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  2. Wow. I read this out to my Australian husband (living in the uk for 14 years). He said your OH sounds like a very sensible man. Easy for us when language is no barrier. He spends a lot of time in Scandinavia though as well as working with a lot of French. I work for a Spanish company. The cross culture difficulties are very apparent. I think he gets on better with the English culture than I do the Australian one though. I have intense difficulties there. Funny old world with all it's differences isn't it.

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    1. Kelloggs Ville, I have a theory that the northern vs southern hemisphere divide is a bigger one than people perhaps realise at first. Then again, as you noted, there is a huge range of cultural differences even within Europe and its immediate neighbours. I have come to know a few Swedish people since moving to Finland, and they seem very different from Finns, despite coming from the country next door (the same goes for Russians, but not at all in the same way). It's great that these readily-identifiable, unique national identities still exist even in our internationalised world. Fascinating and exciting, and yet surprisingly hard to negotiate at times!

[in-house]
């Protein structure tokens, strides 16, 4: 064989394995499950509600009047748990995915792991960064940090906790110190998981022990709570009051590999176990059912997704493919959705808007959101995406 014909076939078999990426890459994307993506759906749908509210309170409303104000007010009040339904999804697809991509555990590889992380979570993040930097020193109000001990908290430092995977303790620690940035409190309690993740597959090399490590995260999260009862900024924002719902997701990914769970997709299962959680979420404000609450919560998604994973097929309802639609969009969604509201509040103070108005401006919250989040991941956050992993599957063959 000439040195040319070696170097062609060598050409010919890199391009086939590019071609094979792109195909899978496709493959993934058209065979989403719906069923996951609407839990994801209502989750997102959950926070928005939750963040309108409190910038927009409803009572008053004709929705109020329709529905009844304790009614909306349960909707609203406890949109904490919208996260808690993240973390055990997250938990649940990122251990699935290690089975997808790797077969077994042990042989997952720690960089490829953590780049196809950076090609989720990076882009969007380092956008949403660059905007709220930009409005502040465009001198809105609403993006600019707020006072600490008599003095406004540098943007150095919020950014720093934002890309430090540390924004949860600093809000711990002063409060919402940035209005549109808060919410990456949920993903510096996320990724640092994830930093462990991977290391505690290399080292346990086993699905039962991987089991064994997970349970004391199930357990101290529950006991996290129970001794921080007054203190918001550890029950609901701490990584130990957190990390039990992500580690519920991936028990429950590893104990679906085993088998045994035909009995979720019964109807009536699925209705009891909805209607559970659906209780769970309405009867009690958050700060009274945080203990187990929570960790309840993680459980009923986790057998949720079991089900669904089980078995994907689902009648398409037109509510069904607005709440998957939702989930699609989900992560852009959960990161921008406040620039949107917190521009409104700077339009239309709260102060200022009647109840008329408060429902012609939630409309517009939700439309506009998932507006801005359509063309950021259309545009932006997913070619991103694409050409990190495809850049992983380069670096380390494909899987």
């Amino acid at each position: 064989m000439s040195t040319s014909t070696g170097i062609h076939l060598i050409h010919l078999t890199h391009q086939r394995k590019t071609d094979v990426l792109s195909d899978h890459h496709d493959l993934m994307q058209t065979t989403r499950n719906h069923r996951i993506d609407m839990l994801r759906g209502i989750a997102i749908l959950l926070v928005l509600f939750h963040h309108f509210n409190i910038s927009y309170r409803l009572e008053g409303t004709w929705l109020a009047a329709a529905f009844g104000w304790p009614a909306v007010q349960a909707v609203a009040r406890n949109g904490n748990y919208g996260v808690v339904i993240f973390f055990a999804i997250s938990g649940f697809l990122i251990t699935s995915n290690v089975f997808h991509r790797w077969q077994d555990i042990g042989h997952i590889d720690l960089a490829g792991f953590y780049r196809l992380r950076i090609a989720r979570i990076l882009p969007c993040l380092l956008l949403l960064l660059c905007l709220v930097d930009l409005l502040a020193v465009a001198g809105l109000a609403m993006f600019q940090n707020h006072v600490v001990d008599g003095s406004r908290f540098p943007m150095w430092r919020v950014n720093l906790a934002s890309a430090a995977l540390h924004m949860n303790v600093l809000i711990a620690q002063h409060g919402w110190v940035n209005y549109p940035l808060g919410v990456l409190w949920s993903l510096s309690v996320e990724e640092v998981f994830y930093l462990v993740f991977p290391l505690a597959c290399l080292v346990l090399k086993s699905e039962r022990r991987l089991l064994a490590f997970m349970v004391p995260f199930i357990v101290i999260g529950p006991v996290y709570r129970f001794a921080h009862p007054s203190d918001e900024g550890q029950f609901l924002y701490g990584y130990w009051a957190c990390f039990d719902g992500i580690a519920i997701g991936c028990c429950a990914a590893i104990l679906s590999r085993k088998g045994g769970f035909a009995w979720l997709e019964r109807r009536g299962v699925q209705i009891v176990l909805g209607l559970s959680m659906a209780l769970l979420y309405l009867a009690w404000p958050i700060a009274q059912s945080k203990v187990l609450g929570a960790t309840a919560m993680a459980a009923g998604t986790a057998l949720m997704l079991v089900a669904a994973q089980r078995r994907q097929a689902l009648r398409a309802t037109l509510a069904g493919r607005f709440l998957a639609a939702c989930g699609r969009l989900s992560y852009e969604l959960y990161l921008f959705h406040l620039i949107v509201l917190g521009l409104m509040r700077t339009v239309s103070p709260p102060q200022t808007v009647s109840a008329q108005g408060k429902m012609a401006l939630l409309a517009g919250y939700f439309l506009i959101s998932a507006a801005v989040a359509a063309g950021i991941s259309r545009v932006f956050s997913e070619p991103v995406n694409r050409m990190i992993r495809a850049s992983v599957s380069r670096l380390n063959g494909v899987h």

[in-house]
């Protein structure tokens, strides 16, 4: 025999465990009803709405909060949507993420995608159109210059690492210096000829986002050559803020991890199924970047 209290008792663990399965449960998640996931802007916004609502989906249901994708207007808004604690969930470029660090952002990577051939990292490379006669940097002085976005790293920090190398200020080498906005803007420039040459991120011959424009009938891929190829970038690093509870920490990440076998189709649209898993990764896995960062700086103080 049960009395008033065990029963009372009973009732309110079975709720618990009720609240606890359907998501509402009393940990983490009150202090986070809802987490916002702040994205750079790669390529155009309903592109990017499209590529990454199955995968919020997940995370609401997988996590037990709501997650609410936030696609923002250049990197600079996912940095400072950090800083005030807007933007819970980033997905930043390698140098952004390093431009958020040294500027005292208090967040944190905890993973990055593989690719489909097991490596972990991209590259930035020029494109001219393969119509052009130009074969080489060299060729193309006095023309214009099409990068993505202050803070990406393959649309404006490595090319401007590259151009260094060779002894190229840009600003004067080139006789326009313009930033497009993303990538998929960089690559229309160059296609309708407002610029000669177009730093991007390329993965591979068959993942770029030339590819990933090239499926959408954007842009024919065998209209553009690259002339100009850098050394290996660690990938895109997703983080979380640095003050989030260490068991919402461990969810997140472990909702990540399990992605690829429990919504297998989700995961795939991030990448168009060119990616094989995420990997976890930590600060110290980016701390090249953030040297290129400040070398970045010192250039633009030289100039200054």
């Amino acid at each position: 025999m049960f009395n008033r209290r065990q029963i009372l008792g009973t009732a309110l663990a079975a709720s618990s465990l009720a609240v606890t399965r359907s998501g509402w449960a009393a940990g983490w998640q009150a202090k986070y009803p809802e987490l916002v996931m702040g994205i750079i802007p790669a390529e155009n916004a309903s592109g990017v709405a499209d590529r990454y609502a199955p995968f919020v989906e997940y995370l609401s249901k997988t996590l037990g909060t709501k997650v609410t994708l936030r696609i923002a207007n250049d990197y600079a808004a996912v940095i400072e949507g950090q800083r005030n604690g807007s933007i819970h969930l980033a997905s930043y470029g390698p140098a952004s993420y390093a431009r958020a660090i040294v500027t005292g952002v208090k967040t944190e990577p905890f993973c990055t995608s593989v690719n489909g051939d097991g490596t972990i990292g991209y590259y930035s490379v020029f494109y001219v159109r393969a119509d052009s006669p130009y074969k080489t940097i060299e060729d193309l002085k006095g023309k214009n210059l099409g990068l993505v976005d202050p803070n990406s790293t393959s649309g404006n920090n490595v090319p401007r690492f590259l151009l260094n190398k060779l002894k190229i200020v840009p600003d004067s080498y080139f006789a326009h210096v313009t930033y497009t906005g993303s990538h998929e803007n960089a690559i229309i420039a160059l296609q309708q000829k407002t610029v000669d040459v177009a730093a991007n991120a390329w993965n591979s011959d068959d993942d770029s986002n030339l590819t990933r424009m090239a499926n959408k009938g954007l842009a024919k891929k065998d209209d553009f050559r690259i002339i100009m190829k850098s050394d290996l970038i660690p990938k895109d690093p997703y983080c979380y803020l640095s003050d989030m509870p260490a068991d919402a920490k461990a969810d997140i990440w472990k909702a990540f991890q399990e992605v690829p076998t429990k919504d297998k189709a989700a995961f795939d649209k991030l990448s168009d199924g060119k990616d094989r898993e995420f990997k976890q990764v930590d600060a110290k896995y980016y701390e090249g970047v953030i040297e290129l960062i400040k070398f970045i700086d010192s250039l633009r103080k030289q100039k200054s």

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  3. Wow also. Your husband's view on this is extremely interesting and perfect advice. It also underlined for me the power of communication. You said you made a "guilty confession" so I am assuming that you may have been reluctant to share your thoughts with your husband, yet by doing so he has helped you lift a heavy weight off your shoulders. It is a reminder to me that "a problem shared is a problem halved". Good for you for being honest and facing up to your thoughts and lucky you for having such an understanding and wise husband.

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    1. I do feel very lucky, I must say :)
      And you are so right that these are the kinds of worries we shouldn't keep to ourselves. The power of communication and the power of loved ones to help each other through difficulties should never be underestimated.

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  4. Love your husbands take! I have to say though, that personality has a lot to do with emotions and 'settling in' I think. I was never homesick for Australia - but then I wasn't in a place where the language was different - had I been, I suspect I would have felt a LOT more homesick. I think a language barrier is even harder than social ones. When you figure out the language barrier, you can make friends, and friends are the ones that will help you with the social barriers. I feel for you, but sounds like you have a great hubby, which must help so much. Is there an expat group around there you can join? I suspect hanging with like-minded (and english speaking) people would help somewhat...